Finally, these services can represent yet another tool in the arsenal of digital background checks that hiring managers can use to research your past. That means you might want to reconsider whether or not to post that you are doing shots night after night at the local bar, or even that you are at the local bar night after night.

0 thoughts on “Becoming more location-aware

  1. Other than saying hello to a friend in a supermarket, letting folks know when your house is empty, and allowing people to stalk you…I really scratch my head to understand the real purpose of the whole “Here I am checking in come and get me” phenomena. Maybe it’s just me, but I just don’t see the point either for personal or business use. David, care to comment on what you believe is the purpose of checking in and why we should consider it at all?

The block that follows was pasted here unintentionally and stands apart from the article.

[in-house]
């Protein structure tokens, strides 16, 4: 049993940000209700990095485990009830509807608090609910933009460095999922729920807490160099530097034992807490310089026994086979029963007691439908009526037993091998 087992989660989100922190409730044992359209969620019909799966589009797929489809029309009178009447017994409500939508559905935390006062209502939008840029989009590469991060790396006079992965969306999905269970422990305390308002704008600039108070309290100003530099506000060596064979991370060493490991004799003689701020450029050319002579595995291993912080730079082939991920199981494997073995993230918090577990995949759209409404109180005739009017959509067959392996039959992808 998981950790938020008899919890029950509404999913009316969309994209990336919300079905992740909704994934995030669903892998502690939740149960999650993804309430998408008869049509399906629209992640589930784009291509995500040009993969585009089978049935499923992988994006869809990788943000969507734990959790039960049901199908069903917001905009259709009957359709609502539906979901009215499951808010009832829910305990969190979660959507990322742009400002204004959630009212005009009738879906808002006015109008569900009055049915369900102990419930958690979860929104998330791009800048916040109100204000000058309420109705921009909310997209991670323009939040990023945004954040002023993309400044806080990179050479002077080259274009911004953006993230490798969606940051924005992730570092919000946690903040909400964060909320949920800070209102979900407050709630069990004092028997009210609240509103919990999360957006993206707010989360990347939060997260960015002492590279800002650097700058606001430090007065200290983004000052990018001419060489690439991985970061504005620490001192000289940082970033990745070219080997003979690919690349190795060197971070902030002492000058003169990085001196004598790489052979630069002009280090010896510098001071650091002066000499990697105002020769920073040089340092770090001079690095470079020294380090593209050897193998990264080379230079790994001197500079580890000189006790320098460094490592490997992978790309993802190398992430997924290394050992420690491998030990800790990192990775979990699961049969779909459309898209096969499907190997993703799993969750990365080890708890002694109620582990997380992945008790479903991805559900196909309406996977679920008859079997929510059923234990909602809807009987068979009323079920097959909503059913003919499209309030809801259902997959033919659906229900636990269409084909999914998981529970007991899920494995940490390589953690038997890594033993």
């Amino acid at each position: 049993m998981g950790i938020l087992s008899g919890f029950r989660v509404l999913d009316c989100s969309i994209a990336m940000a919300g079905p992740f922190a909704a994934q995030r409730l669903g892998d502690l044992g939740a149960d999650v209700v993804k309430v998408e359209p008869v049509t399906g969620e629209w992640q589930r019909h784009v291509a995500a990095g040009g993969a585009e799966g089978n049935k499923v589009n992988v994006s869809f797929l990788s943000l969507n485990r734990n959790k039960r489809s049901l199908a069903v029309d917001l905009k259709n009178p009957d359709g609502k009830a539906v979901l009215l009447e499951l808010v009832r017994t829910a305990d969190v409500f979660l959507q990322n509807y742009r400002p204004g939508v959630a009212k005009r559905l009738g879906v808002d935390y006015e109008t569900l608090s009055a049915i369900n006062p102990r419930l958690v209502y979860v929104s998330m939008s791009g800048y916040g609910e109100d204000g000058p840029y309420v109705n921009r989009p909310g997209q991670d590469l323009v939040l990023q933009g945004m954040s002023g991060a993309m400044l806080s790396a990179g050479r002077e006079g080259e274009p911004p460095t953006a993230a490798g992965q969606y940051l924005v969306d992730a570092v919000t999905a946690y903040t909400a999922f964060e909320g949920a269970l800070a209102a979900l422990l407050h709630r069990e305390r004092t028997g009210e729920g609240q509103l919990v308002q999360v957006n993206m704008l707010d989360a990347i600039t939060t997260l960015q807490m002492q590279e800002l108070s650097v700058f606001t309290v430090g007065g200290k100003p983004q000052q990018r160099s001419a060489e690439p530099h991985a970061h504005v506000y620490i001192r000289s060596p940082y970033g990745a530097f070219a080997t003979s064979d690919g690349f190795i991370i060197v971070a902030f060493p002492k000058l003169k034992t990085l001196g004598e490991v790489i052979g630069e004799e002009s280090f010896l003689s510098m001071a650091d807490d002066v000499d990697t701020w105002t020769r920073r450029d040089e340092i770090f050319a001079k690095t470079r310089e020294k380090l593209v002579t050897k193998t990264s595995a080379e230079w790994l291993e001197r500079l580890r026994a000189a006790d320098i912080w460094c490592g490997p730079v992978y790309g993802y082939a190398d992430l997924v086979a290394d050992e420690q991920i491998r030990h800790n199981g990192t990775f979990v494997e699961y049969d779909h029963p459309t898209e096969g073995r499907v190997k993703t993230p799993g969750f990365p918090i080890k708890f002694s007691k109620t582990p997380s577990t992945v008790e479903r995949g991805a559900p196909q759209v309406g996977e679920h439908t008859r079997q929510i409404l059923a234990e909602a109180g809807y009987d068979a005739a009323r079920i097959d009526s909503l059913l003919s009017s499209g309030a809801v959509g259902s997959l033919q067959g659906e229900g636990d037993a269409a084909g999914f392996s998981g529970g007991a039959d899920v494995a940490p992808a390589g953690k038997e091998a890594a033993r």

2. “…launched a new GPS satellite” — “A” new satellite? Meaning one? Or the first of a new constellation of high-res birds?

    And regarding “leverage your existing Twitter or Facebook address list” — I’ve heard multiple horror stories about consequences of sharing one site’s contacts list with another site. As in creating unintended/unwanted invitations/connections which are hard to retrieve/cancel. I certainly don’t treat or care about all my address books and contact lists equally and wouldn’t want them blended, shaken, or stirred…

    • Yes, the first in a series of high res birds is going up this year.
      Yes, you can annoy your existing contacts if you sign up to too many of these services — each one you can limit the number of invites or not send any invites, which sort of defeats the whole purpose of them.
      And regarding Val’s question, I think there are some very narrow business reasons, particularly in retail businesses, but for the most part I think these services aren’t quite ready for Gen Xers or older yet.

  3. Pingback: The golden era of geo-stalking « David Strom’s Web Informant